Rim, to whom the story was unknown,

As dead, deplor'd his metamorphos'd fon :
A Cenotaph his name and title kept,
And Hector round the tomb, with all his brothers, wept.
This pious office Paris did not share;
Absent alone, and author of the war,


Which, for the Spartan queen, the Grecians drew
T'avenge the rape, and Asia to subdue.

A thousand ships were mann'd, to fail the sea :
Nor had their just resentments found delay,
Had not the winds and waves oppos'd their way.
At Aulis, with united powers, they meet ;
But there, cross winds or calms detain'd the fleet.

Now, while they raise an altar on the shore,
And Jove with folemn sacrifice adore ;
A boding sign the priests and people see :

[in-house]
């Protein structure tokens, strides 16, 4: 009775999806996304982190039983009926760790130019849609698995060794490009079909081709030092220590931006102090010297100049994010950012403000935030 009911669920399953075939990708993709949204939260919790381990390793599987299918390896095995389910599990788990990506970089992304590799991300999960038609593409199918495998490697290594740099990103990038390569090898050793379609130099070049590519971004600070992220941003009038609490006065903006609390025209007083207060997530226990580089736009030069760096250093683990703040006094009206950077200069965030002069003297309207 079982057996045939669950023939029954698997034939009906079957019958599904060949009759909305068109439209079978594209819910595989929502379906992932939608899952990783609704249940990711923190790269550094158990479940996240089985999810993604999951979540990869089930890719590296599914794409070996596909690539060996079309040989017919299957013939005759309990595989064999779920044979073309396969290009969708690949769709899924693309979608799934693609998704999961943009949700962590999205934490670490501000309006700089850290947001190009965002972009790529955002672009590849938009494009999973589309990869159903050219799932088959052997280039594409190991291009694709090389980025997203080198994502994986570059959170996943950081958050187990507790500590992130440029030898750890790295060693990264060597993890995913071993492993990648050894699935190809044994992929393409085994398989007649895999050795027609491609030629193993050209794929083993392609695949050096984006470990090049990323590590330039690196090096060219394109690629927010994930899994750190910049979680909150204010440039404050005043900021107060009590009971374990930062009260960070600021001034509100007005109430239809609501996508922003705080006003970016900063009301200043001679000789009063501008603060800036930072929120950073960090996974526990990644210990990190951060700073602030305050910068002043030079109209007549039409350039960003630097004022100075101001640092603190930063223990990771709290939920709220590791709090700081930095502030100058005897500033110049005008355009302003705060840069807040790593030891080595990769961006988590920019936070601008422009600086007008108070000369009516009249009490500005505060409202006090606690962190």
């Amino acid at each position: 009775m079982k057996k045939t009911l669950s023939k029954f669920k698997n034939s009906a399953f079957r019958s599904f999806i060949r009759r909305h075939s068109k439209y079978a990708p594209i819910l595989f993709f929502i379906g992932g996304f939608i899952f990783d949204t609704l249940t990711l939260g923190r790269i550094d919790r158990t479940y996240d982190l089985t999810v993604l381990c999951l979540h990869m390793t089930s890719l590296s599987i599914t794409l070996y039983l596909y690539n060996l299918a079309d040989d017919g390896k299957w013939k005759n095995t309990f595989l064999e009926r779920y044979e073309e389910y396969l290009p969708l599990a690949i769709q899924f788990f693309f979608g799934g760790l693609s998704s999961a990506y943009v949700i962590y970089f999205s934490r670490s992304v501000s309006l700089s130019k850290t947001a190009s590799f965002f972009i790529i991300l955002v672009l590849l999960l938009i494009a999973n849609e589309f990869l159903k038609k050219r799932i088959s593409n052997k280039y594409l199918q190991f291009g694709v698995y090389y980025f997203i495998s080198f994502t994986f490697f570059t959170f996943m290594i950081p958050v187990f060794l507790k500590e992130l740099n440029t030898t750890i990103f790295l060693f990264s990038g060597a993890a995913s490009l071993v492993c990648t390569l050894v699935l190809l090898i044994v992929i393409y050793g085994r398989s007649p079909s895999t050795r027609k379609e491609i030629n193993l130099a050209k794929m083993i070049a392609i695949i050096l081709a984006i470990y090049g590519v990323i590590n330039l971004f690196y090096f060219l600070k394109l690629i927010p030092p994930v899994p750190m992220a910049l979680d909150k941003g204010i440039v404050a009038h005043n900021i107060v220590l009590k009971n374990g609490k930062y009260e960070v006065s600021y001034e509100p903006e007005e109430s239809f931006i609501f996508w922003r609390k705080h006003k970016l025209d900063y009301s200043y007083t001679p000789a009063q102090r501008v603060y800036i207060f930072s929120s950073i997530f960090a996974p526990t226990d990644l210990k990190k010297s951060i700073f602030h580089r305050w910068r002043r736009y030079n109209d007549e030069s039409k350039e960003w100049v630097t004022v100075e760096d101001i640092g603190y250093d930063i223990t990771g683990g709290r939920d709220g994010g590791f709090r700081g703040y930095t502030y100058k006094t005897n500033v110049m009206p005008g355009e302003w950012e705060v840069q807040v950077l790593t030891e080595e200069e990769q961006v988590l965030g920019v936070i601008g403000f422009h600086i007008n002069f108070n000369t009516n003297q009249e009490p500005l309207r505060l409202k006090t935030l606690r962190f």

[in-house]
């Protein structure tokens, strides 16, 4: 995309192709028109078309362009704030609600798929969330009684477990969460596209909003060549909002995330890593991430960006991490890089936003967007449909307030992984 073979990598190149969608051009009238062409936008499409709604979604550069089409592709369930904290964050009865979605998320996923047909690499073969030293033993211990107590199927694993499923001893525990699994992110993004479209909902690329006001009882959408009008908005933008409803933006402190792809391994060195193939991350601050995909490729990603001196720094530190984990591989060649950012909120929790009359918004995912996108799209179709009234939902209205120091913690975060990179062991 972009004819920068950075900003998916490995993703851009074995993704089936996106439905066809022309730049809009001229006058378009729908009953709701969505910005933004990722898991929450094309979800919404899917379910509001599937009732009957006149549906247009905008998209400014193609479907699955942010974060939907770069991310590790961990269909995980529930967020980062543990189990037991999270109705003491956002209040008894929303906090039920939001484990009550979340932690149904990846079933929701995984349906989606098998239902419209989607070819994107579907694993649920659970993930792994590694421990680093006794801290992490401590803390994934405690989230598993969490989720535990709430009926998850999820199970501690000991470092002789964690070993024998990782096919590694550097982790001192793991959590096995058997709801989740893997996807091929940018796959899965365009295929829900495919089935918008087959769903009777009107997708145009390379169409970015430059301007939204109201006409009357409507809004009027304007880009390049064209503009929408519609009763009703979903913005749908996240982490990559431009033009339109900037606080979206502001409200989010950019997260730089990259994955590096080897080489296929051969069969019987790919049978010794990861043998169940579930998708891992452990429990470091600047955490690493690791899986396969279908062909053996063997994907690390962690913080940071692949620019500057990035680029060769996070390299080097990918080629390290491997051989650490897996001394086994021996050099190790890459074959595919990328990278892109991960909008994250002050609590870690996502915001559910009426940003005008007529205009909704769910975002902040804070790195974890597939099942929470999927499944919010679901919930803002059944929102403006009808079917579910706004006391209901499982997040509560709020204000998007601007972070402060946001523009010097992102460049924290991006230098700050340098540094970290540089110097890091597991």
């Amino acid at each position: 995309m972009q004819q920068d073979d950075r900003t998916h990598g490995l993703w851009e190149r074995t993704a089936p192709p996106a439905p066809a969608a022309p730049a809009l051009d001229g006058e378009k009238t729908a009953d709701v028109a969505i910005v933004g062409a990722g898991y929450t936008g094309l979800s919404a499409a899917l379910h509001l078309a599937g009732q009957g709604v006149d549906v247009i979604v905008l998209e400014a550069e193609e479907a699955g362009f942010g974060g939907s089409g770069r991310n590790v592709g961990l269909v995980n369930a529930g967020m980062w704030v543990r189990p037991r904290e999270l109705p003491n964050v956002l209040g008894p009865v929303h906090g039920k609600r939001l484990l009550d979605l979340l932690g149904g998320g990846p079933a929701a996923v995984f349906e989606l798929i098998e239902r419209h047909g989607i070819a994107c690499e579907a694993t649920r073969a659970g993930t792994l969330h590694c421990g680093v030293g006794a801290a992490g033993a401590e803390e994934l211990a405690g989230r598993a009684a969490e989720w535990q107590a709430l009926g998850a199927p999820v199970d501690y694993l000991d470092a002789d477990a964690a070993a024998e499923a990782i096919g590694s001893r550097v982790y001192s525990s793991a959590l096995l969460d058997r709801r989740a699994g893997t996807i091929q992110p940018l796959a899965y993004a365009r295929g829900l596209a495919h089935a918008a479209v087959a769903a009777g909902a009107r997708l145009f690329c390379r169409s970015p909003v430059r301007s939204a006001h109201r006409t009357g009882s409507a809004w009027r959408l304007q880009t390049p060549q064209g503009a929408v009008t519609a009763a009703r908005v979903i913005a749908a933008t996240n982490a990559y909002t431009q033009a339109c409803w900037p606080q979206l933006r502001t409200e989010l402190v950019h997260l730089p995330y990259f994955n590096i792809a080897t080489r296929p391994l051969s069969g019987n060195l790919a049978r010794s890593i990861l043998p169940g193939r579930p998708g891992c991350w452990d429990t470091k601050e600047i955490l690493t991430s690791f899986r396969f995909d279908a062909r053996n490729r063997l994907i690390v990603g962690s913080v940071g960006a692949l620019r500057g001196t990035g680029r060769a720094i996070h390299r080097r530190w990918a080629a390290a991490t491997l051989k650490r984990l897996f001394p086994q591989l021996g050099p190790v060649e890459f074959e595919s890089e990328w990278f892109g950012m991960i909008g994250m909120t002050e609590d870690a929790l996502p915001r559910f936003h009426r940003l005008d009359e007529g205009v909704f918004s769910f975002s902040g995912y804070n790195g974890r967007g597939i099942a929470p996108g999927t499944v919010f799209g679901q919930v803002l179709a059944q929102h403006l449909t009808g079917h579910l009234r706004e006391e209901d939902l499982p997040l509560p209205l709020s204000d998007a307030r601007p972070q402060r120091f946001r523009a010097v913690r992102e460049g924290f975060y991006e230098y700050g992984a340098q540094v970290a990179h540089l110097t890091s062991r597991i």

A snake of fize immense ascends a tree,
And, in the leafy summit, spy'd a neit,
Which, o'er her callow young, a sparrow press’d.
Eight were the birds unfledg'd; their mother flew,
And hover'd round her care ; but still in view :
Till the fierce reptile first devour'd the brood ;
Then seiz'd the flutt'ring dam, and drank her blood.
This dire oftent the fearful people view;
Calchas alone, by Phæbus taught, foreknew
What heav'n decreed : and with a smiling glance,
Thus gratulates to Greece her happy chance.
O Argives, we shall conquer; Troy is ours,
But long delays Mall first afflict our pow'rs :

of labour the nine birds portend; The tenth shall in the town's destruction end.

The serpent, who his maw obscene had fill'd,
The branches in his curl'd embraces held :
But as in spires he stood, he turn'd to stone :
The ftony snake retain’d the figure still his own.

Yet not for this the wind-bound navy weigh'd ;
Slack were their fails ; and Neptune disobey'd.
Some thought him loth the town should be destroy'd,
Whose building had his hands divine employ'd :
Not so the seer; who knew, and known foreshow'd,
The virgin Phoebe with a virgin's blood